7 September 2010 Growth and replication of red rain cells at 121°C and their red fluorescence
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We have shown that the red cells found in the Red Rain (which fell on Kerala, India, in 2001) survive and grow after incubation for periods of up to two hours at 121°C . Under these conditions daughter cells appear within the original mother cells and the number of cells in the samples increases with length of exposure to 121°C. No such increase in cells occurs at room temperature, suggesting that the increase in daughter cells is brought about by exposure of the Red Rain cells to high temperatures. This is an independent confirmation of results reported earlier by two of the present authors, claiming that the cells can replicate under high pressure at temperatures upto 300°C. The flourescence behaviour of the red cells is shown to be in remarkable correspondence with the extended red emission observed in the Red Rectagle planetary nebula and other galactic and extragalactic dust clouds, suggesting, though not proving an extraterrestrial origin.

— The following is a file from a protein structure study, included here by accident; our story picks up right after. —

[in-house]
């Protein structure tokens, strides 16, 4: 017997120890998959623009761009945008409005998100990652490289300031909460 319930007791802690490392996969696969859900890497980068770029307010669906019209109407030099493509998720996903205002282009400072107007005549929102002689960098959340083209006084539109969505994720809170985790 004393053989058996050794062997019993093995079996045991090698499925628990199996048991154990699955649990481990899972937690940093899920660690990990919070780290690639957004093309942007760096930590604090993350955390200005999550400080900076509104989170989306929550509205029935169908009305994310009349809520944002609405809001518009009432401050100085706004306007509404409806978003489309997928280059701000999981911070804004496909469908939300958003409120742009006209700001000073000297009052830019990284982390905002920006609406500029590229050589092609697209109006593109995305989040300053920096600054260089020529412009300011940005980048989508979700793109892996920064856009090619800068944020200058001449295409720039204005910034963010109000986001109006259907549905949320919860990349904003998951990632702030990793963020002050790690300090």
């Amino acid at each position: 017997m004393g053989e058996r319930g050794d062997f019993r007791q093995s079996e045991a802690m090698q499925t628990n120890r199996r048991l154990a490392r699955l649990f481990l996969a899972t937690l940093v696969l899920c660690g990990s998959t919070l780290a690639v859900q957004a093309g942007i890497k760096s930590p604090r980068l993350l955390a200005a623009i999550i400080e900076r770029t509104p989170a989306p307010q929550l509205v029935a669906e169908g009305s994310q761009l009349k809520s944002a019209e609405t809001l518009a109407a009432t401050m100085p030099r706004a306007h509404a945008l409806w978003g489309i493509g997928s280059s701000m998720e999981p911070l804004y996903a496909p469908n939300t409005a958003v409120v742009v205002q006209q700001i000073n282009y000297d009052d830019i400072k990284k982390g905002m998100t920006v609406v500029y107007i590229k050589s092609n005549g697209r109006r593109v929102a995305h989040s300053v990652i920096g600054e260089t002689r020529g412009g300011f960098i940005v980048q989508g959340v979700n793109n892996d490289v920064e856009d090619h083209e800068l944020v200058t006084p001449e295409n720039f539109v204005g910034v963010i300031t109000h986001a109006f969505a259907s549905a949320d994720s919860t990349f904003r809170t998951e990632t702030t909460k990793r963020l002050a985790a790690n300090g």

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Rajkumar Gangappa, Rajkumar Gangappa, Chandra Wickramasinghe, Chandra Wickramasinghe, Milton Wainwright, Milton Wainwright, A. Santhosh Kumar, A. Santhosh Kumar, Godfrey Louis, Godfrey Louis, } "Growth and replication of red rain cells at 121°C and their red fluorescence", Proc. SPIE 7819, Instruments, Methods, and Missions for Astrobiology XIII, 78190N (7 September 2010); doi: 10.1117/12.876393; https://doi.org/10.1117/12.876393

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